Cassandra Watch: Patrick Anderson Edition
Another day, another Cassandra-come-lately. Today we hear from Patrick Anderson, CEO of the Anderson Economic Group, who tells the Detroit News that the automotive market cannot support three Detroit car companies. “2008 marks the year when it became apparent to everyone that (providing products at a loss to maintain market share and keep plants at capacity) not possible. The days of zero-percent financing on a vehicle that was sold at a loss are over.” Anderson is unsurprisingly bearish on Chrysler, admitting that Auburn Hills is “not going to sit around and lose money for the next five years. They will consider auction and Chapter 11.” Of course, like so many of the grudging doomsayers recently emerging from the woodwork, Anderson somehow believes that an auction is preferable to a bankruptcy. “A merger of some type is likely to occur because the economics now are unsustainable for three Detroit automakers,” says Anderson, while admitting that “there is no scenario where GM and Chrysler avoid significant reductions in employment — none.” The real question is how close to the 70k expected losses will the final tally be. And whether a bail-and-merge would save any more of them than a bankruptcy. And how much that bail-and-merge might cost. And whether American Leyland will have any success. And on. And on.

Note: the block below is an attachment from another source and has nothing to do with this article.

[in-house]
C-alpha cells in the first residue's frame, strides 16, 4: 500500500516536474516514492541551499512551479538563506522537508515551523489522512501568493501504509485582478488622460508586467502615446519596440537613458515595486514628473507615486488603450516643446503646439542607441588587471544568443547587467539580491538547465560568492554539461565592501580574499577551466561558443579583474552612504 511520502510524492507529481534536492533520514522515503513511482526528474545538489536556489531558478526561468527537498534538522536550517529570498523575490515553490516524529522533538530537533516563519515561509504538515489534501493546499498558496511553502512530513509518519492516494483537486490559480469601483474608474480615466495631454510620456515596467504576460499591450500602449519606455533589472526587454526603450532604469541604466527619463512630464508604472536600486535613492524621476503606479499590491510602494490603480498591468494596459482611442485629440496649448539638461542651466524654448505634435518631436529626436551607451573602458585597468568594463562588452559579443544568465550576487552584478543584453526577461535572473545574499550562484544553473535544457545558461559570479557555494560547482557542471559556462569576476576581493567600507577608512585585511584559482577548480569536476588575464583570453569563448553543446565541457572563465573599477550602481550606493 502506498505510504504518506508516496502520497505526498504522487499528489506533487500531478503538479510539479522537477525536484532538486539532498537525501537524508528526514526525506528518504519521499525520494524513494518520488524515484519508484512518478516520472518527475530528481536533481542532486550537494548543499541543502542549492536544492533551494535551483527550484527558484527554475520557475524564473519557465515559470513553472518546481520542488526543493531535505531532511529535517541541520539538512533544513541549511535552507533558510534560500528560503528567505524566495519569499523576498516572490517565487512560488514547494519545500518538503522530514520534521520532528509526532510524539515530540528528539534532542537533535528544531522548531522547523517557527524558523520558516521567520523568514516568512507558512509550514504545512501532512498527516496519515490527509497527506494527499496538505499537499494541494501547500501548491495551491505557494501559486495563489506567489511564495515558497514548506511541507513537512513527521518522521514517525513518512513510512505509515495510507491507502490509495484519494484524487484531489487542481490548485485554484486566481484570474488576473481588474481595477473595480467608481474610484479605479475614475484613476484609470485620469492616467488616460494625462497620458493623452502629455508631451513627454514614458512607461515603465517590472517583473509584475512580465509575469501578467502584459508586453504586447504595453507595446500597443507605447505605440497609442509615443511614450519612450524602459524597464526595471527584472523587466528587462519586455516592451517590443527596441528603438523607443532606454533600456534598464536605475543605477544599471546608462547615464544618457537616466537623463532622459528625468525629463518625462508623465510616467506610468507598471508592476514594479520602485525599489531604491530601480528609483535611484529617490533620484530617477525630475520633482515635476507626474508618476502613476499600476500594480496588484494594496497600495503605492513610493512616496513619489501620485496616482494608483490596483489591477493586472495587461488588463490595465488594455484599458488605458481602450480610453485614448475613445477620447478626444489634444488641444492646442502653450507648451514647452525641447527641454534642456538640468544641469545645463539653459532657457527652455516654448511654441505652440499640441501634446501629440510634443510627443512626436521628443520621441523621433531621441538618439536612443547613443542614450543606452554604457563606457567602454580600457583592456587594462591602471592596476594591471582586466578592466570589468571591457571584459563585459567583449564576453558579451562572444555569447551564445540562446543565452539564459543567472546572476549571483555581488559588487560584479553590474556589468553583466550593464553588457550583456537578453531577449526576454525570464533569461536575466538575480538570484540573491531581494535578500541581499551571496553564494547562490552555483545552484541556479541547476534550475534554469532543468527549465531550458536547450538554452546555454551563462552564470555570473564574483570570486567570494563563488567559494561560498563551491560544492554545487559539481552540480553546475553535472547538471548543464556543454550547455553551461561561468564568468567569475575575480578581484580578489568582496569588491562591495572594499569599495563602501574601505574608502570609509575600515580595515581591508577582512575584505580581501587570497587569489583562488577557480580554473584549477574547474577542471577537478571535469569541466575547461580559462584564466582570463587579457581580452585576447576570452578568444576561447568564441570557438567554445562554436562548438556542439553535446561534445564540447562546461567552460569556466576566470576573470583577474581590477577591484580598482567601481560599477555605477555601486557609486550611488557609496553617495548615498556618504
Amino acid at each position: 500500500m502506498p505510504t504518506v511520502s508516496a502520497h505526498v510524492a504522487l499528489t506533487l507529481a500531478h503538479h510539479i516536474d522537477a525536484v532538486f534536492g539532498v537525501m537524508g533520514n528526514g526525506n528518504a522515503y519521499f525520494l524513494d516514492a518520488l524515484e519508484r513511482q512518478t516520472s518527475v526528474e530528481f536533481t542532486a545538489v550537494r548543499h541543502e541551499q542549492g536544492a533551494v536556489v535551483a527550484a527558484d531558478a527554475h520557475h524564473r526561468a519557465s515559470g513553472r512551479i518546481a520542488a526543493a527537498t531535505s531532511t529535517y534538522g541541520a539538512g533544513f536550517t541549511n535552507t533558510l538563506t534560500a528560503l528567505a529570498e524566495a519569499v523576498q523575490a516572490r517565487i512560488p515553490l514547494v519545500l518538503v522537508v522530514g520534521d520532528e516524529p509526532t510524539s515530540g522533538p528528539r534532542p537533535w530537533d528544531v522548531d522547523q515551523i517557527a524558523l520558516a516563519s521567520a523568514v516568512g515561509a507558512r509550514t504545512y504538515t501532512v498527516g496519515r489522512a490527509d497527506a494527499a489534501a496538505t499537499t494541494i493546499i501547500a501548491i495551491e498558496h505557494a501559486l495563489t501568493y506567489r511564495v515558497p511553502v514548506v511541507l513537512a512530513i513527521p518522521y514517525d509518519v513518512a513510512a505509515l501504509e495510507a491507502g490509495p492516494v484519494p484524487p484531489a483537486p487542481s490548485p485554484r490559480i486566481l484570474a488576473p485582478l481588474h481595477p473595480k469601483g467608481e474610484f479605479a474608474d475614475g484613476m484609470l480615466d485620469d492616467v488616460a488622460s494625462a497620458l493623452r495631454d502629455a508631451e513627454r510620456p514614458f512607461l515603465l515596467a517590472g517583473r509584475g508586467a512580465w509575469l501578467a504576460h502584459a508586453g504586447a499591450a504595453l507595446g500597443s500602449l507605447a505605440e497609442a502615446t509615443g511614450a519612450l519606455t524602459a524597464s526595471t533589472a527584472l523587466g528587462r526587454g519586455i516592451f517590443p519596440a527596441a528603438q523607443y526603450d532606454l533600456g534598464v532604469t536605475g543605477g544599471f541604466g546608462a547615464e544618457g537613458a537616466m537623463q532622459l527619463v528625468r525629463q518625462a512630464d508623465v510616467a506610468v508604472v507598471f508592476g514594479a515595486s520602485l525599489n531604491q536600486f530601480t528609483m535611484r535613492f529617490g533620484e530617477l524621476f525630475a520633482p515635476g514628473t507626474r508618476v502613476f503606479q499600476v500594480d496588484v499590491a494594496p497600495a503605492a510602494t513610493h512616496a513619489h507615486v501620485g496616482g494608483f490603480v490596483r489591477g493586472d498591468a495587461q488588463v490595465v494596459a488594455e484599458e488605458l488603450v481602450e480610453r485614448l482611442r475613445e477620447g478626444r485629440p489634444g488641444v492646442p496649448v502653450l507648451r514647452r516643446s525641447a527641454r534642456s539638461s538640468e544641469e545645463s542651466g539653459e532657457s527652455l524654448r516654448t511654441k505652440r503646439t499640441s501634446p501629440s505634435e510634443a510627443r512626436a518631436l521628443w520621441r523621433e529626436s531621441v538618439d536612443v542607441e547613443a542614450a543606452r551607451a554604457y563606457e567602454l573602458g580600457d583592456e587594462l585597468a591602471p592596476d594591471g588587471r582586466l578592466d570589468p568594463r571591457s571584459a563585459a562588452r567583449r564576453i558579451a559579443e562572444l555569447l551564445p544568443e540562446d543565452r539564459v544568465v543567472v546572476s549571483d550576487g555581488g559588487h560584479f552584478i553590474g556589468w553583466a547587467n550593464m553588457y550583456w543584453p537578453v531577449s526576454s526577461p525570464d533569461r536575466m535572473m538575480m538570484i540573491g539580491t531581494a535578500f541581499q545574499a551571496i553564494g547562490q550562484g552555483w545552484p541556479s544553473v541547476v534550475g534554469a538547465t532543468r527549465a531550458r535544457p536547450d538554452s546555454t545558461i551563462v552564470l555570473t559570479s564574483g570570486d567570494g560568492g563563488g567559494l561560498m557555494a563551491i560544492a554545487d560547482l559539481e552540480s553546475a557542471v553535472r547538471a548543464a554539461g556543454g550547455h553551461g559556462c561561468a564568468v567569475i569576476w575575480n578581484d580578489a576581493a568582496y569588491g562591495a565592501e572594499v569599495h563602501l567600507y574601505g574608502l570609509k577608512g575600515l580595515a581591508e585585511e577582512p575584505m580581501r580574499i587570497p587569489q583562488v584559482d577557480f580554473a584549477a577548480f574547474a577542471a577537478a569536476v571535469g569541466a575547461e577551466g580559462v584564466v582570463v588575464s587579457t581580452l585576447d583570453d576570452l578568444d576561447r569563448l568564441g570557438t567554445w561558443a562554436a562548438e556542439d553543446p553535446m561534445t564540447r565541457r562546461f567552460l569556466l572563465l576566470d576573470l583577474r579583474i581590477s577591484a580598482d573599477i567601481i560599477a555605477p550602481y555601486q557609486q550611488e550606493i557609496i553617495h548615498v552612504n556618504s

Who is Cassandra and why are we watching her?
Cassandra is a character from Greek mythology. The god Apollo was in love with her, but she spurned his advances. So he gave her the gift of prophecy, but then said that no one would ever believe her, even though her prophecies were true. I'm guessing that this site has a Cassandra Watch because it has long been predicting some variation of the scenario that is now unfolding, but Big Three management, the UAW, the mainstream news media and business press have refused to believe that anything remotely this bad could happen. One could also label this series the Ostrich Watch.
Thank you, geeber!!! Very enlightening! Never was the literature freak in school. Grammar, though, was easy for me for some reason. Being a regular freak was, too.
geeb, I just now read the last line of your post. Good thing I wasn't drinking anything; it would have come out my nose!!!